The sequester (probably) won't last that long. How long the cuts stay in place remains a big question, but Baumohl doesn't expect the sequester to last through the remainder of the year. The more probable outcome is that cuts will remain for a month or so until some agreement is reached on spending and tax revenues in late March or early April.
Cuts for a period of three or four weeks would have "no measurable impact" on GDP growth, Baumohl says, but were the cuts to stay in place through the end of the year, the economy would grow 0.5 percent less, with GDP advancing 2.7 percent instead of 3.2 percent.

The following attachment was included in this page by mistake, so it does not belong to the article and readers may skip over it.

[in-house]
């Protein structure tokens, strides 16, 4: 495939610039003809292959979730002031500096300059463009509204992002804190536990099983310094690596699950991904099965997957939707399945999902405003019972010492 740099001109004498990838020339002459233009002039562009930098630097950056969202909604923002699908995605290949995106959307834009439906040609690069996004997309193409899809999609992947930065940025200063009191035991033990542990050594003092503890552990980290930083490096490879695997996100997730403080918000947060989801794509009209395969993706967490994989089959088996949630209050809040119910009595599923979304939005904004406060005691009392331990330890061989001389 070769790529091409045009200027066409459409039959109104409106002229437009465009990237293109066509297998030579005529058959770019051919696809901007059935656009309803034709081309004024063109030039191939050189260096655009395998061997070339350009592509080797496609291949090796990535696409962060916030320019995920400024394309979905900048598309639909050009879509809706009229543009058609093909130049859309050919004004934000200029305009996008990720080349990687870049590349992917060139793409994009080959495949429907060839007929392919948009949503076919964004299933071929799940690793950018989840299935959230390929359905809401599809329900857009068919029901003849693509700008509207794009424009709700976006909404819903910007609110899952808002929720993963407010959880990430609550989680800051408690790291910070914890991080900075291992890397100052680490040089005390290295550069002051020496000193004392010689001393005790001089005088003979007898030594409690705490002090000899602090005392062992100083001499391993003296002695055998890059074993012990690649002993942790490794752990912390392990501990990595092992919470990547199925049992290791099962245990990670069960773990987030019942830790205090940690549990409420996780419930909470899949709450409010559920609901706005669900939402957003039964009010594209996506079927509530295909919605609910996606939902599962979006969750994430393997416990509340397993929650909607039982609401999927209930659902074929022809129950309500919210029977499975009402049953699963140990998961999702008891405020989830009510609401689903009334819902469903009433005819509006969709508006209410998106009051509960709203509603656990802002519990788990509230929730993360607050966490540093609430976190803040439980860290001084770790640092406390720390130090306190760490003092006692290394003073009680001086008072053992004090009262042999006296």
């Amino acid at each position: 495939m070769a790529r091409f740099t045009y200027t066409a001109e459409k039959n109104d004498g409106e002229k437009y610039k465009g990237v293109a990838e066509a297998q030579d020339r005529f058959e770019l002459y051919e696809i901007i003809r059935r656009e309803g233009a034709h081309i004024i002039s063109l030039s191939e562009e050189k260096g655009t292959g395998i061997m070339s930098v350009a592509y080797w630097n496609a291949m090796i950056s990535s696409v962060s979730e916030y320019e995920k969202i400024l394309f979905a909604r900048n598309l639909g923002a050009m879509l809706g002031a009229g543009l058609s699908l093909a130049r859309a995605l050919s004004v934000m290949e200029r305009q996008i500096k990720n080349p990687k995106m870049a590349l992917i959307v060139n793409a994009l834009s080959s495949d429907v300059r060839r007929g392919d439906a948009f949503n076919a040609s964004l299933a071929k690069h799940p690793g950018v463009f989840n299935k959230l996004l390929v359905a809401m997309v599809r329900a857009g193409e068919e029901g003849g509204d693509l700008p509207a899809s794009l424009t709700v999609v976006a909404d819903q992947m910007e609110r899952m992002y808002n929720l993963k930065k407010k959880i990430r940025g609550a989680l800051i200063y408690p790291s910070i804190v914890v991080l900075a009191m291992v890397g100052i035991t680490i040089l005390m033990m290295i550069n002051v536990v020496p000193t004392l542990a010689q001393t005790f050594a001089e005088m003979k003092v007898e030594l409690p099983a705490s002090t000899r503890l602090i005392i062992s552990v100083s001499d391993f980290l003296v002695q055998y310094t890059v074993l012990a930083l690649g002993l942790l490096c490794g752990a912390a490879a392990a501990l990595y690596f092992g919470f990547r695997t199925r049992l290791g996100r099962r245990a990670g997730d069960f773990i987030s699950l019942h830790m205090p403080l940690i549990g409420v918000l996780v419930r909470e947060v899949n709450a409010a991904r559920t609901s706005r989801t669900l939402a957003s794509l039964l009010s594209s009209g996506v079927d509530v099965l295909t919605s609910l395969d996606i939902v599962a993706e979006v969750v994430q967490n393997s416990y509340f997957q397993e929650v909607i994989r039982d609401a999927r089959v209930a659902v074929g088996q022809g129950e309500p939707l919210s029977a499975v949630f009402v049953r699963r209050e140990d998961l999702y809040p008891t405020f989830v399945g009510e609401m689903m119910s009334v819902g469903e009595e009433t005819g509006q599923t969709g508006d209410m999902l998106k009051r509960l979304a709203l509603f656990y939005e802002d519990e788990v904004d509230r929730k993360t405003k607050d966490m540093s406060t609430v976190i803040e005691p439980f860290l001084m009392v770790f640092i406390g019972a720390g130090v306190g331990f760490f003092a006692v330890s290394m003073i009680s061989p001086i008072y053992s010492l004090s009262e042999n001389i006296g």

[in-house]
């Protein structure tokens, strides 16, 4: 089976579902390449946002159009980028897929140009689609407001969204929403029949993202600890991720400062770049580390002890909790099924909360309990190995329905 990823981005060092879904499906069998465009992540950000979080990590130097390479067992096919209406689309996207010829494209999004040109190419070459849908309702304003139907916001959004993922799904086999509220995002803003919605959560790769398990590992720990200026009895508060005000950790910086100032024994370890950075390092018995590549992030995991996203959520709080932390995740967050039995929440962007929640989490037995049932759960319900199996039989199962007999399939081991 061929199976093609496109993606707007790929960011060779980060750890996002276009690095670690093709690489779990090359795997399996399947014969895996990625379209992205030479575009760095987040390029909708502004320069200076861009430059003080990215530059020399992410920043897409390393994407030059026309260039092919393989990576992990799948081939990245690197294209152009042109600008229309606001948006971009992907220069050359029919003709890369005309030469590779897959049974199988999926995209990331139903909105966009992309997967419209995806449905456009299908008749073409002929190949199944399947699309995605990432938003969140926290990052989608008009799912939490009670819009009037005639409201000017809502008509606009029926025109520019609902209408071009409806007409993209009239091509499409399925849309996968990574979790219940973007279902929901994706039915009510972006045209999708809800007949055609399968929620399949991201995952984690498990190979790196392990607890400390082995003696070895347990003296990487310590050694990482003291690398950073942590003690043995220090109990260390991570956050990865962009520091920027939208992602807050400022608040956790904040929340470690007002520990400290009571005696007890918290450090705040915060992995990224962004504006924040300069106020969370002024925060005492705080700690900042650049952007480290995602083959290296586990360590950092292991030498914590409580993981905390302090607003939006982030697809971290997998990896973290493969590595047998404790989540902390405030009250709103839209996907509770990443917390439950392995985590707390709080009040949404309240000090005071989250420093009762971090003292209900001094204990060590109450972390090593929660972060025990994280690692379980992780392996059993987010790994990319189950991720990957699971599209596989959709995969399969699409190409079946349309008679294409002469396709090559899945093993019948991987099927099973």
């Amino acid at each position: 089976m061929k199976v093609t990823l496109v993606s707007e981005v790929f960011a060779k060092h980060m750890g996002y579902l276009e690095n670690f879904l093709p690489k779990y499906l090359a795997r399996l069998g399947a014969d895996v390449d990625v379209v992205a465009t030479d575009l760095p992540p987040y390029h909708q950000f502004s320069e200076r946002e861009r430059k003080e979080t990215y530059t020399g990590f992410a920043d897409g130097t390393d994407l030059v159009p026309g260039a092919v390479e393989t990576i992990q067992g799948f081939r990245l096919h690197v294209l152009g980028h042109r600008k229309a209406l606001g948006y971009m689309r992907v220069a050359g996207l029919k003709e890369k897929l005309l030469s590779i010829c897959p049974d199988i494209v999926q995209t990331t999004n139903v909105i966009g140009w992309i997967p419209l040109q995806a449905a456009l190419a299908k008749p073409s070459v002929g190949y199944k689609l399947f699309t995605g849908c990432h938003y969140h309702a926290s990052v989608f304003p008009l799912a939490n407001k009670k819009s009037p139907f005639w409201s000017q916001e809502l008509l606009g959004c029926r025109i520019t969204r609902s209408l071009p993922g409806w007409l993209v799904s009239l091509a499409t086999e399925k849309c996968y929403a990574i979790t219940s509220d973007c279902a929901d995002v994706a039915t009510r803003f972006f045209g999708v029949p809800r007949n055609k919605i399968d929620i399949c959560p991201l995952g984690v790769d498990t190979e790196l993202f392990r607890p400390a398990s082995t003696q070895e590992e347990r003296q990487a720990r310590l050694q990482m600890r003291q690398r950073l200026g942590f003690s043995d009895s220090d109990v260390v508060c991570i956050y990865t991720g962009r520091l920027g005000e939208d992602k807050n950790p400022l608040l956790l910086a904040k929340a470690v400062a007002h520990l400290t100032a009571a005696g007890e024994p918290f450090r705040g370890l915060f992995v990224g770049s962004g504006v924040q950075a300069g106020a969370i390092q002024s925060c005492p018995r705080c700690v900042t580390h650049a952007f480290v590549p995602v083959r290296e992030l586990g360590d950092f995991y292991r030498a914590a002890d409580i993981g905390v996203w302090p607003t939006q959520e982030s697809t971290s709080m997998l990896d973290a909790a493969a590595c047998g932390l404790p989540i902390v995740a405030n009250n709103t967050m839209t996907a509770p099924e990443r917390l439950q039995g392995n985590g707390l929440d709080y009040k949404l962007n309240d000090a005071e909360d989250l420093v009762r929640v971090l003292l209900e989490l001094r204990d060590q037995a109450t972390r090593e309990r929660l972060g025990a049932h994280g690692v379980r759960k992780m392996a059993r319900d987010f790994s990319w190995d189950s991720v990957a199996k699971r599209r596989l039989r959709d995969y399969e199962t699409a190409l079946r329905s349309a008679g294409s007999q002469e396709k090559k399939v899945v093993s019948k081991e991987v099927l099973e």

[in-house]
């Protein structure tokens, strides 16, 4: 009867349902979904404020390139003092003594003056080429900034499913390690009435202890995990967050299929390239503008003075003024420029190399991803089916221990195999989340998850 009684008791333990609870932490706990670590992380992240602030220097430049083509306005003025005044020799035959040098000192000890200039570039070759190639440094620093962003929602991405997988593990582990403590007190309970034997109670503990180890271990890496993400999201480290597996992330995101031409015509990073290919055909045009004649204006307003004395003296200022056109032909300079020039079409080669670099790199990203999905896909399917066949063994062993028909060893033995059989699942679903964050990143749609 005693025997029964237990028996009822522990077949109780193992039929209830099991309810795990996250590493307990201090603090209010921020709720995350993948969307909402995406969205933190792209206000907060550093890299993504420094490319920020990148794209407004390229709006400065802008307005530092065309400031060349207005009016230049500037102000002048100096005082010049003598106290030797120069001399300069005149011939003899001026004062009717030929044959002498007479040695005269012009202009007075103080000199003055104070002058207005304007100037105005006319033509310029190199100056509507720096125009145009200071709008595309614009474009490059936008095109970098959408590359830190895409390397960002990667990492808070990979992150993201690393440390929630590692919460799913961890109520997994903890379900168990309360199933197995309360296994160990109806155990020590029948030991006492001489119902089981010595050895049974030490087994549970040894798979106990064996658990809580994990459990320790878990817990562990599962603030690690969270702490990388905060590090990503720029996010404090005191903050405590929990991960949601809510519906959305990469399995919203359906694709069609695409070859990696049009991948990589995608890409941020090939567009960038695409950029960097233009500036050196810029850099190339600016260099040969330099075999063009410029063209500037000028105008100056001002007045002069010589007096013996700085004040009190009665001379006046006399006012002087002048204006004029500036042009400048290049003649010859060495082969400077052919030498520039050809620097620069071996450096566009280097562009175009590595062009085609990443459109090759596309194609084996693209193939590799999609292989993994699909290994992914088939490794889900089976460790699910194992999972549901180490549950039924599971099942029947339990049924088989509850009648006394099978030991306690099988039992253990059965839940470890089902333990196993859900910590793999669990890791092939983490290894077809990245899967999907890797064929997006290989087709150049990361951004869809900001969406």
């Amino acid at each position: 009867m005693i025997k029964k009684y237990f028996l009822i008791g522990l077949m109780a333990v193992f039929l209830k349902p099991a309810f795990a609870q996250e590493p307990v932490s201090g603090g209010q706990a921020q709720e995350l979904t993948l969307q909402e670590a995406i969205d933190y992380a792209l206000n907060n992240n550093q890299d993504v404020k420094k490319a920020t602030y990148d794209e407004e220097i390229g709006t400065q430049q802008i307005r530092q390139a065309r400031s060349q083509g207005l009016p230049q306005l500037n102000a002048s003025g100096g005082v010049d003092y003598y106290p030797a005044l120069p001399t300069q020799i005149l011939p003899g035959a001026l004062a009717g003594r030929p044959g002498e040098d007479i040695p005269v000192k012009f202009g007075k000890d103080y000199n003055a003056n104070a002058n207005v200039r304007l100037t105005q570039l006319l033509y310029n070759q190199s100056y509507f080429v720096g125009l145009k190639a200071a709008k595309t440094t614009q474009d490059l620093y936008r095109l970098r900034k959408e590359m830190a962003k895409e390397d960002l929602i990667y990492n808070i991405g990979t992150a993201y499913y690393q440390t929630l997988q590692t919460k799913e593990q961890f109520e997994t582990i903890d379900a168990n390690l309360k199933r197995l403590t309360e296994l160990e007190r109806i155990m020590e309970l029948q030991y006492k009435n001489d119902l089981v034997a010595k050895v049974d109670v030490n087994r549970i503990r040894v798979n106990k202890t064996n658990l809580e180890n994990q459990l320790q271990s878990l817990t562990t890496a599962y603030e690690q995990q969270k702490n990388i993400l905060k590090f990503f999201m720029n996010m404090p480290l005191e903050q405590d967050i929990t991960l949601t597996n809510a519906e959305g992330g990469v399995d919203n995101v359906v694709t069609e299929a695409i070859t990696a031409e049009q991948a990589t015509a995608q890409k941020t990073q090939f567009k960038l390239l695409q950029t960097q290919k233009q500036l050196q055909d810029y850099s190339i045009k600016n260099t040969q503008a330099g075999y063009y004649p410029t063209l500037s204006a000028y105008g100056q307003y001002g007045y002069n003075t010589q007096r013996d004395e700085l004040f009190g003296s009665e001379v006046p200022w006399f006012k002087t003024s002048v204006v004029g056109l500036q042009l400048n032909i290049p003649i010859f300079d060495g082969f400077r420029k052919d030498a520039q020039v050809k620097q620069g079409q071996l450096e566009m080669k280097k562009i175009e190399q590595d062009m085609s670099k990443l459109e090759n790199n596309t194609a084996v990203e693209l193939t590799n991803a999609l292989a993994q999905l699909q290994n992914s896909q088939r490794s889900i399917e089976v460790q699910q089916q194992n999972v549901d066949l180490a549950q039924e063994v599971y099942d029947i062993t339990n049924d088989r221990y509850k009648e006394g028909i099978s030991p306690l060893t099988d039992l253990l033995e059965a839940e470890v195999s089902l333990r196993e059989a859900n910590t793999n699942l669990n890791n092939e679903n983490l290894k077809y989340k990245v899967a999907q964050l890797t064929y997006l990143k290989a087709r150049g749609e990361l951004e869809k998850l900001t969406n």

The more pressing concern for the economy is rising gas prices. The average retail price of gasoline surged to the highest level ever for this time of the year, to around $3.77 a gallon, bringing the nation closer to the "tipping point"—around $5 a gallon, according to Baumohl—when consumer spending will be hindered causing serious damage to the economy.
"Each dollar spent on gasoline reduces what's available for shopping and traveling," he says. "We're not [at $5 a gallon] yet but if prices continue to rise through winter and into spring, there is some concern."
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